The OCF will therefore always be higher than the AMC. How much depends on the type of fund on offer and the company that manages the fund. The AMC/OCF spread can vary considerably from one fund to another, so it’s imperative that you know the difference before investing.
Some funds allow initial fees to be paid as well as the annual charges. This is also something to be aware of before purchasing the fund.
Investment management fees in action
Let’s look at what might be considered good and bad practices without specific names. These examples are based on real funds and figures.
Fund A. is managed by a well-respected international fund management company in a specialist sector. Plenty of information is provided in the Fact Sheet, including the all-important OCF figure. 0.80% per annum is good value in a specialist sector, so I would say the pricing is fair, and the information is clear and not misleading. Additional sales commissions aren’t allowed.
Fund B. is a mixed fund of individual shares and funds in the global sector. The portfolio allocation is pretty standard, including mainly US household names. Doesn’t look too much different from a low-cost index or Exchange Traded fund (ETF). An initial sales commission of up to 5.50% is available for introducers, and the Fact Sheet only quotes the AMC of 1.85% per annum. Digging deeper under the bonnet and checking the OCF, this fund’s real cost is a whopping 2.35% per annum. Conclusion? Poor value, and this fund will have to work extra hard to beat the global index. The fund is c.70% invested in the USA, so is it really ‘Global’?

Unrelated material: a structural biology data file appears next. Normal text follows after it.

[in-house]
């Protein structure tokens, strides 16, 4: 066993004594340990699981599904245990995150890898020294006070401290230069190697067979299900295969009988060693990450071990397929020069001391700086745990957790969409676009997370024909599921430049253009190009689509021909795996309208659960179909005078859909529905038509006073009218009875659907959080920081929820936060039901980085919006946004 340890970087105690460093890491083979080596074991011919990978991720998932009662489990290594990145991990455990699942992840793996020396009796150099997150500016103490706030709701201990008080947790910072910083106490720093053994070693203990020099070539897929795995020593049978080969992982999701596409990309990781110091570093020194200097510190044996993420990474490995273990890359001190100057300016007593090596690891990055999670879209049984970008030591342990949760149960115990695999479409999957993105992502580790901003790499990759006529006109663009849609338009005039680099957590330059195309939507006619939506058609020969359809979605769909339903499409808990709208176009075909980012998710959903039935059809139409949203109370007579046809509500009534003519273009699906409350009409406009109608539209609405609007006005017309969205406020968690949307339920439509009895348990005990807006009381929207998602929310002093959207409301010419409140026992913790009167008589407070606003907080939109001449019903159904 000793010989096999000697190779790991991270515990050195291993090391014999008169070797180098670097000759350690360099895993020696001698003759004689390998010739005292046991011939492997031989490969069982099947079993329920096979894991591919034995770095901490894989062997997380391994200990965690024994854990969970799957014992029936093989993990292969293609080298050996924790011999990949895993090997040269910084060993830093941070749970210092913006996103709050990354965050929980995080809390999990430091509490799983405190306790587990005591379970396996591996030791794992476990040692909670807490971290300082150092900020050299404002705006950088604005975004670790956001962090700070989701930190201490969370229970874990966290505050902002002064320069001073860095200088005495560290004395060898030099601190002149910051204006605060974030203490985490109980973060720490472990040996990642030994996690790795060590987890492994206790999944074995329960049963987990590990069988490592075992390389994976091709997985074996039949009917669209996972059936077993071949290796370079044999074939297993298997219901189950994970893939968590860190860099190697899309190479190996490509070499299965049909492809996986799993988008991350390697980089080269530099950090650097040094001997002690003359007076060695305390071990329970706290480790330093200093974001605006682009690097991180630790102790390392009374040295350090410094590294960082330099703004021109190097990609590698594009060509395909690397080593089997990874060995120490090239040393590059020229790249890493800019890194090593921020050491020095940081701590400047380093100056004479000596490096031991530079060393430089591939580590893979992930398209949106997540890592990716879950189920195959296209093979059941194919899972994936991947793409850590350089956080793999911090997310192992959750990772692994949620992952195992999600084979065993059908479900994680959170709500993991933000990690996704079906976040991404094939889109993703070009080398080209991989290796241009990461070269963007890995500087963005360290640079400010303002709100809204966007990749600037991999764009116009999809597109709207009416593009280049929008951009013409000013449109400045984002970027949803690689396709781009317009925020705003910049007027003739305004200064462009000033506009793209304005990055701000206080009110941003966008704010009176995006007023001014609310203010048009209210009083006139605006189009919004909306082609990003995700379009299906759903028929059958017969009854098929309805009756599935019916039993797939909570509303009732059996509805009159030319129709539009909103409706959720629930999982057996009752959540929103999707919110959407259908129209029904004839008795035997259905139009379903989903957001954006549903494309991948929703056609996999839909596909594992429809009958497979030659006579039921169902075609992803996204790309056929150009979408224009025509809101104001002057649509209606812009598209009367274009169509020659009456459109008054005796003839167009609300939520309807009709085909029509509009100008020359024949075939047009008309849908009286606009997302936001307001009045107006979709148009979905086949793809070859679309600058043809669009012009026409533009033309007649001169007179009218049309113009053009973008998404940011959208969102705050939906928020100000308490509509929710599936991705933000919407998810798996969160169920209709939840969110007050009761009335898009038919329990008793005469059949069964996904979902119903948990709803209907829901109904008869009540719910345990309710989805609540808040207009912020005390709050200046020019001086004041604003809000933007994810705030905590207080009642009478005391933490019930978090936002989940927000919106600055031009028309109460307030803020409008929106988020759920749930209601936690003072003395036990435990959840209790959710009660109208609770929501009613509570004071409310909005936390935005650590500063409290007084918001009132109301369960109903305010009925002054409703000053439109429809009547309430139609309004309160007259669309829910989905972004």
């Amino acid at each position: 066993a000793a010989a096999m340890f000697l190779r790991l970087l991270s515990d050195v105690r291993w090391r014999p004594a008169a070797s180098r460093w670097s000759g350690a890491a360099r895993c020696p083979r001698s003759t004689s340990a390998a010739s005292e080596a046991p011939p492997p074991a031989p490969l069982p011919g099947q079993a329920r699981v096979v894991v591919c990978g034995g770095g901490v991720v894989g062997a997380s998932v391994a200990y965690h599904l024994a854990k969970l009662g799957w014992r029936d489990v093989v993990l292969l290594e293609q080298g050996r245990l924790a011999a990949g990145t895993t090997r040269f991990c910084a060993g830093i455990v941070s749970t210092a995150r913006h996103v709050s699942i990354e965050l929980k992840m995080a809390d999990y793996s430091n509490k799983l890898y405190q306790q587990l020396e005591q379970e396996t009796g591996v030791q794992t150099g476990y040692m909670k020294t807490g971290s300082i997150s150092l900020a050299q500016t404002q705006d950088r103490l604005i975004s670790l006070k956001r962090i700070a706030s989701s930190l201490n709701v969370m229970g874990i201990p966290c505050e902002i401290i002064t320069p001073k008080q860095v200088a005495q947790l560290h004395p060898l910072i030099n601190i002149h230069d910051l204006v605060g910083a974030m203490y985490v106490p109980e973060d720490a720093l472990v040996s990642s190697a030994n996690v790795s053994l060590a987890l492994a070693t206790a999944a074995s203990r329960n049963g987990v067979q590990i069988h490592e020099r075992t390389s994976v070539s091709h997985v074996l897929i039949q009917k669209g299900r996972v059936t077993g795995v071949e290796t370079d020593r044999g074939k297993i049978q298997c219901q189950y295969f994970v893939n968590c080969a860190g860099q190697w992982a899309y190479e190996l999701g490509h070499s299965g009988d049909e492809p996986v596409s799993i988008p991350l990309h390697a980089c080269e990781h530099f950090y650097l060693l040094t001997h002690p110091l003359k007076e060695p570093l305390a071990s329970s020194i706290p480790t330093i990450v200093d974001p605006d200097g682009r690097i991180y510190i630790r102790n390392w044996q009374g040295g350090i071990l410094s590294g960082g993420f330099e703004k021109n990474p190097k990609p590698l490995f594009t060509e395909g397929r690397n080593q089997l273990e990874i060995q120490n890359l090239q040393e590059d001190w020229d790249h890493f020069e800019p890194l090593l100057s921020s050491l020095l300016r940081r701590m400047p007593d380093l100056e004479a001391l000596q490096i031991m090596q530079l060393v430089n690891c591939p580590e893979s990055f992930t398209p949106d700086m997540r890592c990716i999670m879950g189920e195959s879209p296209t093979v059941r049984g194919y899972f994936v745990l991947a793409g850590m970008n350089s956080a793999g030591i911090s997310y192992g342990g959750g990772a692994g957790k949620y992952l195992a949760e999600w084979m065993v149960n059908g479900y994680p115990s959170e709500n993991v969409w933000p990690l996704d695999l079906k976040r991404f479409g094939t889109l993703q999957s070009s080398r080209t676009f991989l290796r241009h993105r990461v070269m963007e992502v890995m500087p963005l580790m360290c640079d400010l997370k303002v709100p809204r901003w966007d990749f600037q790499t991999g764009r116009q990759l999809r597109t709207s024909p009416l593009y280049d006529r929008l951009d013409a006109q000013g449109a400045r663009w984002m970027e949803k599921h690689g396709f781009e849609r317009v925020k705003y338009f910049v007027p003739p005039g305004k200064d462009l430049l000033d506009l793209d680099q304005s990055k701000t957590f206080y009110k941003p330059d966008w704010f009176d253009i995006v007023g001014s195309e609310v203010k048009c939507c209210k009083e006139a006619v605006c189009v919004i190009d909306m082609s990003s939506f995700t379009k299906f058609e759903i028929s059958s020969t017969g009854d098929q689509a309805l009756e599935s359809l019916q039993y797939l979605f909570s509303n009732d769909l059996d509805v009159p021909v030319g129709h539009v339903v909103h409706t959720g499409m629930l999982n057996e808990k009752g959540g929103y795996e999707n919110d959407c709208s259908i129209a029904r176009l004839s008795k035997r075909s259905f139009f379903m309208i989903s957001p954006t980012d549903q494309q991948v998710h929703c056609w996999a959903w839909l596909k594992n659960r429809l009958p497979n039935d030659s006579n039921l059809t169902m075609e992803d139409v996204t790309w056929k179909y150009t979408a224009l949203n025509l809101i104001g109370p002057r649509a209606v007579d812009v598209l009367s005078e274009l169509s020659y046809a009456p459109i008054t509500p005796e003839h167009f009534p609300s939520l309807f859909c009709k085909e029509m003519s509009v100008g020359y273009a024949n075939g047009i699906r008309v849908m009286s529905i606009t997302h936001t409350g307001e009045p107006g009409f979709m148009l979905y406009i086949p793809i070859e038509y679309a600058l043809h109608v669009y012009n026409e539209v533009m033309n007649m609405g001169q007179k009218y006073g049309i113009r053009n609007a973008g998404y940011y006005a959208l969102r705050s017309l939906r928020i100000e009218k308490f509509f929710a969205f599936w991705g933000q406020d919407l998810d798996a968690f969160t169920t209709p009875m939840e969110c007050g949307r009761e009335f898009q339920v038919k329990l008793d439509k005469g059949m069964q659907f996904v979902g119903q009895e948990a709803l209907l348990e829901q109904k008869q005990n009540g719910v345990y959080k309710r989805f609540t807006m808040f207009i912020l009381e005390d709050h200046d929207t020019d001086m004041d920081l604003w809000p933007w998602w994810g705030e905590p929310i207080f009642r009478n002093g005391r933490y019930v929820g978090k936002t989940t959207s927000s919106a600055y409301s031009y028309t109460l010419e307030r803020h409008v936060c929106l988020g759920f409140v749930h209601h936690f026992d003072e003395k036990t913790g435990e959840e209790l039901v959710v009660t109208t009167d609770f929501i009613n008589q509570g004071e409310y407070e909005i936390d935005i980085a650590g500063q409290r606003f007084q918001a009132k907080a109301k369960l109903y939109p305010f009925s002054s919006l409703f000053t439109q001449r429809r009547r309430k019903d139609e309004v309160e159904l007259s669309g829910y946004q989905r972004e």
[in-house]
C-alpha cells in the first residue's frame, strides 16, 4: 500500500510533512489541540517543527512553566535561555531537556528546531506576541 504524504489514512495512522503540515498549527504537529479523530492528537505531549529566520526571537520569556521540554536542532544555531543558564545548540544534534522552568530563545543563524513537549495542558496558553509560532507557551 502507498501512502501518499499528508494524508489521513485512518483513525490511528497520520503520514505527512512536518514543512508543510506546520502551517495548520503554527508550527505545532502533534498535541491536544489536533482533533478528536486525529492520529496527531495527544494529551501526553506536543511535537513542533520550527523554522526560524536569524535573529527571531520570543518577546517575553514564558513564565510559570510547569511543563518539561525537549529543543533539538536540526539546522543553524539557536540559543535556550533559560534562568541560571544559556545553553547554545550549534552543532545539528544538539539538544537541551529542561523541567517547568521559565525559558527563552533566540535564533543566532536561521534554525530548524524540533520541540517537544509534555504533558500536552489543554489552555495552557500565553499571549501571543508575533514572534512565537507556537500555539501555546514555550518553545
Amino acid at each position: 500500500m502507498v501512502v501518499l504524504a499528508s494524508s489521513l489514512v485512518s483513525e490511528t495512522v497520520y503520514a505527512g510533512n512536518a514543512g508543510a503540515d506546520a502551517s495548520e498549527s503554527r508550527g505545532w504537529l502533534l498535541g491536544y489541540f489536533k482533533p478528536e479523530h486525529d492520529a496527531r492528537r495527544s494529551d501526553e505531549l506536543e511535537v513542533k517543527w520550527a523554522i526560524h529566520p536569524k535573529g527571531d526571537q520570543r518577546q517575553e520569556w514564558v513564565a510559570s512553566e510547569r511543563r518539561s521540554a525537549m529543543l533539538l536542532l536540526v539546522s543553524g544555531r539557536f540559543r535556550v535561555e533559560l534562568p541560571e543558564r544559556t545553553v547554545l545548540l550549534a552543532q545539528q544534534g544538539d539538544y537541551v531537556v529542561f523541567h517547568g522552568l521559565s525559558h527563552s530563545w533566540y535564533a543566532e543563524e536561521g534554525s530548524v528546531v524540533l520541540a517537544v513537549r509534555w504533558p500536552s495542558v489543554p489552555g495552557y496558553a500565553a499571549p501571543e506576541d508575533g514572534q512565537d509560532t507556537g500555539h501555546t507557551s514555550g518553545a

Investment management fees aren’t the only consideration when allocating funds to a portfolio. If they were, no specialist varieties would exist, and fund managers would be out of work as the machines take over with algorithmic programmes.
ETFs to the rescue
There is a strong case for automated fund management as ETFs are becoming increasingly popular. ETFs are managed by algorithms which automatically change the allocation of shares in an index according to the relative changes in individual company size.